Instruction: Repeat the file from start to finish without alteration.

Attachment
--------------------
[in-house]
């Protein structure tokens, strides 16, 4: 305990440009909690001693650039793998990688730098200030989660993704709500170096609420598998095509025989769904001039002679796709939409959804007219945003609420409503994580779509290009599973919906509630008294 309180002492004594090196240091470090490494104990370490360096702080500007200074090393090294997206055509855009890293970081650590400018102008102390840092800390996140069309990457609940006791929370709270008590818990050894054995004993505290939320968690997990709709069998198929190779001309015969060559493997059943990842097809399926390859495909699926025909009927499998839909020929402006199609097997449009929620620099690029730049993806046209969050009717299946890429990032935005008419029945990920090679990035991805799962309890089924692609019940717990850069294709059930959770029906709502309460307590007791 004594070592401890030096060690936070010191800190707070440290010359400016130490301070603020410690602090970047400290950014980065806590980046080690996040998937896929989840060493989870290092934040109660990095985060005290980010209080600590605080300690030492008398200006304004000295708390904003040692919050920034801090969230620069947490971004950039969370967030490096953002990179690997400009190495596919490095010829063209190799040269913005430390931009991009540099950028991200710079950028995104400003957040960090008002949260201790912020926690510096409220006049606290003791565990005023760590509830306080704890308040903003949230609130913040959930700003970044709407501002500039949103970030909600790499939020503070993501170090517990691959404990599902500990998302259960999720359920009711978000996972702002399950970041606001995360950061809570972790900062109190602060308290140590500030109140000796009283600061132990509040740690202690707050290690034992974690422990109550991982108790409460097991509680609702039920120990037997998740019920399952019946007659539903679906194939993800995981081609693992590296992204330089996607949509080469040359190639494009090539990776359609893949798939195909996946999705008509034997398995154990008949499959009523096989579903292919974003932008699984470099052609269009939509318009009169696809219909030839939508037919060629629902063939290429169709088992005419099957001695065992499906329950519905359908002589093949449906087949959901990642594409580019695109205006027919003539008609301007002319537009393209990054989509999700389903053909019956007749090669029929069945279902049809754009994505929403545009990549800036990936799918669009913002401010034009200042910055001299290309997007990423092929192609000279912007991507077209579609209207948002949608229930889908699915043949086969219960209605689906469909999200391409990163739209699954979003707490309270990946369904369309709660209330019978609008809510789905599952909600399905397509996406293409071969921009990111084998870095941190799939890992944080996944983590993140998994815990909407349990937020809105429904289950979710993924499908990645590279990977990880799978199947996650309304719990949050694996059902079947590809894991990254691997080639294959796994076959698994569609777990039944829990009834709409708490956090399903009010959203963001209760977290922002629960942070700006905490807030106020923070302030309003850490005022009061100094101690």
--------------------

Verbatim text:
[in-house]
């Protein structure tokens, strides 16, 4: 305990440009909690001693650039793998990688730098200030989660993704709500170096609420598998095509025989769904001039002679796709939409959804007219945003609420409503994580779509290009599973919906509630008294 309180002492004594090196240091470090490494104990370490360096702080500007200074090393090294997206055509855009890293970081650590400018102008102390840092800390996140069309990457609940006791929370709270008590818990050894054995004993505290939320968690997990709709069998198929190779001309015969060559493997059943990842097809399926390859495909699926025909009927499998839909020929402006199609097997449009929620620099690029730049993806046209969050009717299946890429990032935005008419029945990920090679990035991805799962309890089924692609019940717990850069294709059930959770029906709502309460307590007791 004594070592401890030096060690936070010191800190707070440290010359400016130490301070603020410690602090970047400290950014980065806590980046080690996040998937896929989840060493989870290092934040109660990095985060005290980010209080600590605080300690030492008398200006304004000295708390904003040692919050920034801090969230620069947490971004950039969370967030490096953002990179690997400009190495596919490095010829063209190799040269913005430390931009991009540099950028991200710079950028995104400003957040960090008002949260201790912020926690510096409220006049606290003791565990005023760590509830306080704890308040903003949230609130913040959930700003970044709407501002500039949103970030909600790499939020503070993501170090517990691959404990599902500990998302259960999720359920009711978000996972702002399950970041606001995360950061809570972790900062109190602060308290140590500030109140000796009283600061132990509040740690202690707050290690034992974690422990109550991982108790409460097991509680609702039920120990037997998740019920399952019946007659539903679906194939993800995981081609693992590296992204330089996607949509080469040359190639494009090539990776359609893949798939195909996946999705008509034997398995154990008949499959009523096989579903292919974003932008699984470099052609269009939509318009009169696809219909030839939508037919060629629902063939290429169709088992005419099957001695065992499906329950519905359908002589093949449906087949959901990642594409580019695109205006027919003539008609301007002319537009393209990054989509999700389903053909019956007749090669029929069945279902049809754009994505929403545009990549800036990936799918669009913002401010034009200042910055001299290309997007990423092929192609000279912007991507077209579609209207948002949608229930889908699915043949086969219960209605689906469909999200391409990163739209699954979003707490309270990946369904369309709660209330019978609008809510789905599952909600399905397509996406293409071969921009990111084998870095941190799939890992944080996944983590993140998994815990909407349990937020809105429904289950979710993924499908990645590279990977990880799978199947996650309304719990949050694996059902079947590809894991990254691997080639294959796994076959698994569609777990039944829990009834709409708490956090399903009010959203963001209760977290922002629960942070700006905490807030106020923070302030309003850490005022009061100094101690």